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Access Control

​In physical security and information security, access control (AC) is the selective restriction of access to a place or other resource, while access management describes the process. The act of accessing may mean consuming, entering, or using. Permission to access a resource is called authorization.

However, in recent years, access control has extended to digital platforms. Because of this, the protection of external databases to preserve digital security is more important than ever.[1]

Scholars have considered access control to be a very significant aspect of privacy that should be further studied. Access control policy determines what an organization’s security policy will be. In order to verify the access control policy, organizations use an access control model, but the model does not include details on how the security policy is put into place. Having and building a suitable access control model is therefore essential.[2]

​The City of Leeds is a city and metropolitan borough in West Yorkshire, England. The metropolitan borough includes the administrative centre of Leeds and the towns of Farsley, Garforth, Guiseley, Horsforth, Morley, Otley, Pudsey, Rothwell, Wetherby and Yeadon.[4] It has a population of 793,139 (mid-2019 est.), making it technically the second largest city in England by population behind Birmingham, since London is not a single local government entity. It is governed by Leeds City Council.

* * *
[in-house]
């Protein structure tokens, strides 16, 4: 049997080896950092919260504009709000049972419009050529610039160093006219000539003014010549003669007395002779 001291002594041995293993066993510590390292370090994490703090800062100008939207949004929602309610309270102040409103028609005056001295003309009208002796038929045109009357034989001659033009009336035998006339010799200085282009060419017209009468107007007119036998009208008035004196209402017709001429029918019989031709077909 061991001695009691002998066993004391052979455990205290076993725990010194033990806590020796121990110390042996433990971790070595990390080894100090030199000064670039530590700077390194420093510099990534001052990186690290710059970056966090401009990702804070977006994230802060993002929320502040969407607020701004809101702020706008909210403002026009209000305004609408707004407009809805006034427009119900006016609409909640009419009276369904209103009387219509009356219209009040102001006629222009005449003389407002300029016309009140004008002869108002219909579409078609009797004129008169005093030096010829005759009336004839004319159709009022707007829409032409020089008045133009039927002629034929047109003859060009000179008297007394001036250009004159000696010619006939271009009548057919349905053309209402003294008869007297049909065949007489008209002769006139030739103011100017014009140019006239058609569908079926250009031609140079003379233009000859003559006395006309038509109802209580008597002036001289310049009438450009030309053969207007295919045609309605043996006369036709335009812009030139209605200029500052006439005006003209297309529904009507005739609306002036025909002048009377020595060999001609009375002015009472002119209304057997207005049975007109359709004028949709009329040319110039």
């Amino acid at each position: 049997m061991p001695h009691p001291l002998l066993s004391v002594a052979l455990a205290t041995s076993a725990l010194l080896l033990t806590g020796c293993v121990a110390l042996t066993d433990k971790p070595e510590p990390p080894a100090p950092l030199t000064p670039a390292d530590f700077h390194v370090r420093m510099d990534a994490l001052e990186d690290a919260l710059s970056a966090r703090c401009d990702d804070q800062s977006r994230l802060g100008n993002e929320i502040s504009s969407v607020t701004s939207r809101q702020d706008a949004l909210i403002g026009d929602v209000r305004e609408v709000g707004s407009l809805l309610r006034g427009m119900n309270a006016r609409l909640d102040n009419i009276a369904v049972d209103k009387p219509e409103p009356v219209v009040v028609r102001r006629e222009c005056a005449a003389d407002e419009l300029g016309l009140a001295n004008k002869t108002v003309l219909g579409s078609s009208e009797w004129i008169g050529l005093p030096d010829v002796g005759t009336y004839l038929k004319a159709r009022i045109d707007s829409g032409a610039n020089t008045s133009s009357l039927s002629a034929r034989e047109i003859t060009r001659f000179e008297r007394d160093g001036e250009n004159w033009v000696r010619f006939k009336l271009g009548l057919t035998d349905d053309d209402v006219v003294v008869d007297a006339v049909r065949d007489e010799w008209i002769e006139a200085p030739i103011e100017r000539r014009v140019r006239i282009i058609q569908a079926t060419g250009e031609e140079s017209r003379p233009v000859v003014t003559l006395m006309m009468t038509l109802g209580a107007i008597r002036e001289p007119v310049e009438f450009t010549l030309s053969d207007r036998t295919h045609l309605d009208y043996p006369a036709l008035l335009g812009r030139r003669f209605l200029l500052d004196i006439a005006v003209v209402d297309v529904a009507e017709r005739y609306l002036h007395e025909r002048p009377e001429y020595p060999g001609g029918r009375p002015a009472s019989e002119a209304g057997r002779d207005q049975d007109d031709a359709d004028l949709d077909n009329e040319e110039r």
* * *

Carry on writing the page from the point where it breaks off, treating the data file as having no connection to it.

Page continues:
The current city boundaries were set on 1 April 1974 by the provisions of the Local Government Act 1972, as part a reform of local government in England. The city is a merger of eleven former local government districts; the unitary City and County Borough of Leeds combined with the municipal boroughs of Morley and Pudsey, the urban districts of Aireborough, Garforth, Horsforth, Otley and Rothwell, and parts of the rural districts of Tadcaster, Wharfedale and Wetherby from the West Riding of Yorkshire.

For its first 12 years the city had a two-tier system of local government; Leeds City Council shared power with West Yorkshire County Council. Since the Local Government Act 1985 Leeds City Council has effectively been a unitary authority, serving as the sole executive, deliberative and legislative body responsible for local policy, setting council tax, and allocating budget in the city, and is a member of the Leeds City Region Partnership. The City of Leeds is divided into 31 civil parishes and a single unparished area.